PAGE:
The crew shot video footage in the kitchen of the show's guest, Julie, and at Whole Foods Market in Boulder, CO.

In between shoots, Julie took photos and some footage on her camera, which I then turned into this short video.

The real pilot is still in the editing room --
stay tuned for a teaser!

Meanwhile, I'll continue posting my written blogs with recession-strategy tips and tricks for shopping and cooking simple gourmet meals on a budget.

Later next week, I'll be featuring a young professional couple who asked me if I could help them out. Apparently they're "bad deal shoppers" and they want to learn how to become "good deal shoppers."

Monday, May 4, 2009

Reuse Your Plastic Bags

I often refer to the cost-saving benefits of buying dry goods in bulk rather than pre-packaged.

You'll always pay extra for packaging, but when you buy in bulk you can control the weight and thus the price of what you're buying.

Choosing to buy bulk isn't only about saving money; it's also an opportunity to reuse your plastic bags. And when you reuse bags to buy bulk food, and fresh produce for that matter, you reduce the amount of garbage going into landfills.

Did you know that the average American creates four pounds of garbage every day? And most of this is food packaging!

So the next time you reach for a packet of cereal, think "bulk corn flakes!" Or the next time you reach for a plastic container of salad, think "lose lettuce!"

A couple of weeks ago, I went shopping with two single girls; they wanted to learn how to grocery shop on a budget. Lisa and Julie bought their own plastic bags and purchased a number of things in the bulk aisle.

Lisa had large plastic bags, though I suggested she reuse her Ziploc bags next time -- I'd noticed the girls had a stash in one of their kitchen draws.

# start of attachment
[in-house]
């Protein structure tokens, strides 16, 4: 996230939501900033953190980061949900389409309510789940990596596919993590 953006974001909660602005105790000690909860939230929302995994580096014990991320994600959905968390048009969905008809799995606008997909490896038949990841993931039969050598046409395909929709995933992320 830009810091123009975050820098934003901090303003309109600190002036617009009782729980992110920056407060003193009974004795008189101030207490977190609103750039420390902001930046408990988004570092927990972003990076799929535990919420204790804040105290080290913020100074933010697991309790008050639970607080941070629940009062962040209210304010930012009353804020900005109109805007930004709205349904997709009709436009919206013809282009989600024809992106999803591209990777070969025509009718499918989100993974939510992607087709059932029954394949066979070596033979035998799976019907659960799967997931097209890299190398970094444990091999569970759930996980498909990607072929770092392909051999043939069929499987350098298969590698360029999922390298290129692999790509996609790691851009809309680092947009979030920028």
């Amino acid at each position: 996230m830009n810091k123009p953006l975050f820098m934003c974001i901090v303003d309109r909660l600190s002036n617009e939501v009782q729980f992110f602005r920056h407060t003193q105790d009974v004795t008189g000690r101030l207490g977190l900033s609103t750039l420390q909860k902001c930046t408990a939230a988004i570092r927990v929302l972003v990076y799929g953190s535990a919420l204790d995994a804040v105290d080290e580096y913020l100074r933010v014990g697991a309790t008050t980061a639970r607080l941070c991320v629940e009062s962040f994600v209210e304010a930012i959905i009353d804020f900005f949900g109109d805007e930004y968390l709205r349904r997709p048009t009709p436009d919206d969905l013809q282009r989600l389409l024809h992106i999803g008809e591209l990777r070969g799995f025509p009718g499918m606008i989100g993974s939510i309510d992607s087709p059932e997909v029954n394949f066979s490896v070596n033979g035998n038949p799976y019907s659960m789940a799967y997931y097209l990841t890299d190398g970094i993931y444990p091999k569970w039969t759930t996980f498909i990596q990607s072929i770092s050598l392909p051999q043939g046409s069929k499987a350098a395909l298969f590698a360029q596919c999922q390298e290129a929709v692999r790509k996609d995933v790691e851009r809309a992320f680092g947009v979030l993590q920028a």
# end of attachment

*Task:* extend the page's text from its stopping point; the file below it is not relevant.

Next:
Ziploc has come out with an eco-friendly version of their original bag. If you're a fan of Ziploc, you might consider trying Ziploc Evolve. For more information read this review.

I don't buy plastic bags, ever, but if I want a small plastic bag while shopping at Whole Foods, I help myself to WF's supply of Ziploc in the bulk herb and spice section. And I reuse those small bags again and again, in fact until they're falling apart.

FYI: It might be wise to get used to reusing your plastic bags, particularly if you are on a budget. The Plastic Bag Reduction Act will apply a 5 cent tax on single-use plastic bags as of January 1, 2010.

I'm not fan of keeping my food in plastic bags once home. I usually decant my bulk items into recycled glass jars. There's a small online article in Mother Earth News about the hazardous chemicals that leach from plastic into food -- the healthy alternative: store bulk and leftovers in glass!

Earth day was April 22nd, almost a couple of weeks ago now, but it's worth taking all that you were made aware of on that day into your Everyday.

And if you're struggling to figure out how you might do that, consider something as simple as creating less garbage by buying bulk, and reusing your plastic bags.

Friday, May 1, 2009

Chic Peas with Bacon & Champagne

You may recall that I devoted a post to the humble chic pea - a legume with gourmet potential.

The basis of today's post is chic peas, bacon, and root vegetables cooked in stock and Champagne (or white wine).

I was inspired to elevate this simple casserole by enhancing its flavor with an old, opened bottle of Champagne after Julie, whom I blogged about last week, asked me what she could do with her leftover bubbly.

Garbanzo Beans with Bacon & Champagne
1) Power cook a cup of chic peas.
2) Chop an onion, smash a couple cloves of garlic, and saute both in olive oil till transparent.
3) Chop several rashers of bacon (turkey or pork) and add to onion and garlic and then saute.
4) Chop your choice of root veggies, i.e. carrot, potato, sweet potato. Add to the pot.
5) Add a green of your choice, i.e. brussel sprouts, broccoli, spinach, or zucchini.
6) Add chic peas, stir ingredients well, then pour in leftover Champagne or white wine and stock or water, enough so liquid almost covers ingredients.
7) At this point you could add a fresh or dry herb like thyme or oregano.
8) Gently simmer for about 45 mins.

To Serve: Spoon portions into bowls, drizzle with a little olive oil. On the side, serve pieces of crusty bread with cheese and perhaps a dark berry or fig jam. And if you've another bottle of Champagne about, pop it -- a dry, crisp, bubbly would be a great flavor pal to this flavorful casserole.